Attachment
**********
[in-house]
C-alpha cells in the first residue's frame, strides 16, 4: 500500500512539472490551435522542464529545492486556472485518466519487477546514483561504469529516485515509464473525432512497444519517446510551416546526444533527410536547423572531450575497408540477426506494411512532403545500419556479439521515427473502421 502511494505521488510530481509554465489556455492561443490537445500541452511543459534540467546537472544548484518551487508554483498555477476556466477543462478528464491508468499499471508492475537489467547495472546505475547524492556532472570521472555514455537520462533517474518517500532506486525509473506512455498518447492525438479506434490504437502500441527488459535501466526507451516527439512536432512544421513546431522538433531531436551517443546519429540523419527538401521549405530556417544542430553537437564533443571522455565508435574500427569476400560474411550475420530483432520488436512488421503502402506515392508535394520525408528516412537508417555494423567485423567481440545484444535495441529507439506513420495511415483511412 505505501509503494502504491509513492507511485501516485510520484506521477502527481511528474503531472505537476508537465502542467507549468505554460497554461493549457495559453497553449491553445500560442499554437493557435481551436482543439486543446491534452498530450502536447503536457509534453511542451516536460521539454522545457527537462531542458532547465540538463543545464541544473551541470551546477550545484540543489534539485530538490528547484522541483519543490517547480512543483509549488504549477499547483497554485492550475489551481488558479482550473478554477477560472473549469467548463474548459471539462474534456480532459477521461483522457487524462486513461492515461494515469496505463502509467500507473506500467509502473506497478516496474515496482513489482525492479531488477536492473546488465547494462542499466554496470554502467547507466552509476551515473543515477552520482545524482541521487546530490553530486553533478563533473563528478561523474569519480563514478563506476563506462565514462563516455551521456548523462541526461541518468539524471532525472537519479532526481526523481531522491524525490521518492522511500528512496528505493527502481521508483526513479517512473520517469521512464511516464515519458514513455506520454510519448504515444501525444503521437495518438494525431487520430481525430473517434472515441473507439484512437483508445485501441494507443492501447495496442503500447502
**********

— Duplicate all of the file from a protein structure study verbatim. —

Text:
[in-house]
C-alpha cells in the first residue's frame, strides 16, 4: 500500500512539472490551435522542464529545492486556472485518466519487477546514483561504469529516485515509464473525432512497444519517446510551416546526444533527410536547423572531450575497408540477426506494411512532403545500419556479439521515427473502421 502511494505521488510530481509554465489556455492561443490537445500541452511543459534540467546537472544548484518551487508554483498555477476556466477543462478528464491508468499499471508492475537489467547495472546505475547524492556532472570521472555514455537520462533517474518517500532506486525509473506512455498518447492525438479506434490504437502500441527488459535501466526507451516527439512536432512544421513546431522538433531531436551517443546519429540523419527538401521549405530556417544542430553537437564533443571522455565508435574500427569476400560474411550475420530483432520488436512488421503502402506515392508535394520525408528516412537508417555494423567485423567481440545484444535495441529507439506513420495511415483511412 505505501509503494502504491509513492507511485501516485510520484506521477502527481511528474503531472505537476508537465502542467507549468505554460497554461493549457495559453497553449491553445500560442499554437493557435481551436482543439486543446491534452498530450502536447503536457509534453511542451516536460521539454522545457527537462531542458532547465540538463543545464541544473551541470551546477550545484540543489534539485530538490528547484522541483519543490517547480512543483509549488504549477499547483497554485492550475489551481488558479482550473478554477477560472473549469467548463474548459471539462474534456480532459477521461483522457487524462486513461492515461494515469496505463502509467500507473506500467509502473506497478516496474515496482513489482525492479531488477536492473546488465547494462542499466554496470554502467547507466552509476551515473543515477552520482545524482541521487546530490553530486553533478563533473563528478561523474569519480563514478563506476563506462565514462563516455551521456548523462541526461541518468539524471532525472537519479532526481526523481531522491524525490521518492522511500528512496528505493527502481521508483526513479517512473520517469521512464511516464515519458514513455506520454510519448504515444501525444503521437495518438494525431487520430481525430473517434472515441473507439484512437483508445485501441494507443492501447495496442503500447502